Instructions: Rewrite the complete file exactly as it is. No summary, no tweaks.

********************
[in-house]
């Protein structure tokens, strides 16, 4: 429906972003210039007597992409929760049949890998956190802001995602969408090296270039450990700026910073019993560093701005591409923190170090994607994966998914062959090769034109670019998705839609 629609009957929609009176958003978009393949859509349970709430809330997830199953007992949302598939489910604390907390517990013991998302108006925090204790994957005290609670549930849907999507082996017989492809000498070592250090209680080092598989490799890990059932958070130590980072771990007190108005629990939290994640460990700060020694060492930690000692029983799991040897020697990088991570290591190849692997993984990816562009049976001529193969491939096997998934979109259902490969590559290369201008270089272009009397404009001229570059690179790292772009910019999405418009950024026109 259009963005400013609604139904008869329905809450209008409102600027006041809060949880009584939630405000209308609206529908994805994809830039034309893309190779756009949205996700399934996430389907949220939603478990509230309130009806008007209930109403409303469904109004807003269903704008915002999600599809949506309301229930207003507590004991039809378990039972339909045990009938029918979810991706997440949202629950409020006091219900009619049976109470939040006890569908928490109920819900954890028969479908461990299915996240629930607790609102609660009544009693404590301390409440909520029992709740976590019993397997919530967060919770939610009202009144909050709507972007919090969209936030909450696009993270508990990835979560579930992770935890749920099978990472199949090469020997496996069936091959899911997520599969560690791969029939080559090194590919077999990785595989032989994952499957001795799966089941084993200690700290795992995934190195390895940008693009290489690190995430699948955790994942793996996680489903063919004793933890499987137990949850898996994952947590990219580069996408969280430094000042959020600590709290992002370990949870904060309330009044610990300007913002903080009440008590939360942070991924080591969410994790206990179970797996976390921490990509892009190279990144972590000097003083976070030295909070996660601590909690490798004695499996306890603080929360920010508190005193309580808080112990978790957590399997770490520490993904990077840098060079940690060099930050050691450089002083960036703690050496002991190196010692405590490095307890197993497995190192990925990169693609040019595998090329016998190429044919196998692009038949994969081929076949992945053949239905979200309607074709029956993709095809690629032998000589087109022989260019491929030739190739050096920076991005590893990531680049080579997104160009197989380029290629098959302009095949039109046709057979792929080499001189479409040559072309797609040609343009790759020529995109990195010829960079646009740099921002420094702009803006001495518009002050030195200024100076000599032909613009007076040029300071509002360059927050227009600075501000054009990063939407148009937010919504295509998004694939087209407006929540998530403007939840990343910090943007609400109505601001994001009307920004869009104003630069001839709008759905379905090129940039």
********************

[in-house]
């Protein structure tokens, strides 16, 4: 429906972003210039007597992409929760049949890998956190802001995602969408090296270039450990700026910073019993560093701005591409923190170090994607994966998914062959090769034109670019998705839609 629609009957929609009176958003978009393949859509349970709430809330997830199953007992949302598939489910604390907390517990013991998302108006925090204790994957005290609670549930849907999507082996017989492809000498070592250090209680080092598989490799890990059932958070130590980072771990007190108005629990939290994640460990700060020694060492930690000692029983799991040897020697990088991570290591190849692997993984990816562009049976001529193969491939096997998934979109259902490969590559290369201008270089272009009397404009001229570059690179790292772009910019999405418009950024026109 259009963005400013609604139904008869329905809450209008409102600027006041809060949880009584939630405000209308609206529908994805994809830039034309893309190779756009949205996700399934996430389907949220939603478990509230309130009806008007209930109403409303469904109004807003269903704008915002999600599809949506309301229930207003507590004991039809378990039972339909045990009938029918979810991706997440949202629950409020006091219900009619049976109470939040006890569908928490109920819900954890028969479908461990299915996240629930607790609102609660009544009693404590301390409440909520029992709740976590019993397997919530967060919770939610009202009144909050709507972007919090969209936030909450696009993270508990990835979560579930992770935890749920099978990472199949090469020997496996069936091959899911997520599969560690791969029939080559090194590919077999990785595989032989994952499957001795799966089941084993200690700290795992995934190195390895940008693009290489690190995430699948955790994942793996996680489903063919004793933890499987137990949850898996994952947590990219580069996408969280430094000042959020600590709290992002370990949870904060309330009044610990300007913002903080009440008590939360942070991924080591969410994790206990179970797996976390921490990509892009190279990144972590000097003083976070030295909070996660601590909690490798004695499996306890603080929360920010508190005193309580808080112990978790957590399997770490520490993904990077840098060079940690060099930050050691450089002083960036703690050496002991190196010692405590490095307890197993497995190192990925990169693609040019595998090329016998190429044919196998692009038949994969081929076949992945053949239905979200309607074709029956993709095809690629032998000589087109022989260019491929030739190739050096920076991005590893990531680049080579997104160009197989380029290629098959302009095949039109046709057979792929080499001189479409040559072309797609040609343009790759020529995109990195010829960079646009740099921002420094702009803006001495518009002050030195200024100076000599032909613009007076040029300071509002360059927050227009600075501000054009990063939407148009937010919504295509998004694939087209407006929540998530403007939840990343910090943007609400109505601001994001009307920004869009104003630069001839709008759905379905090129940039």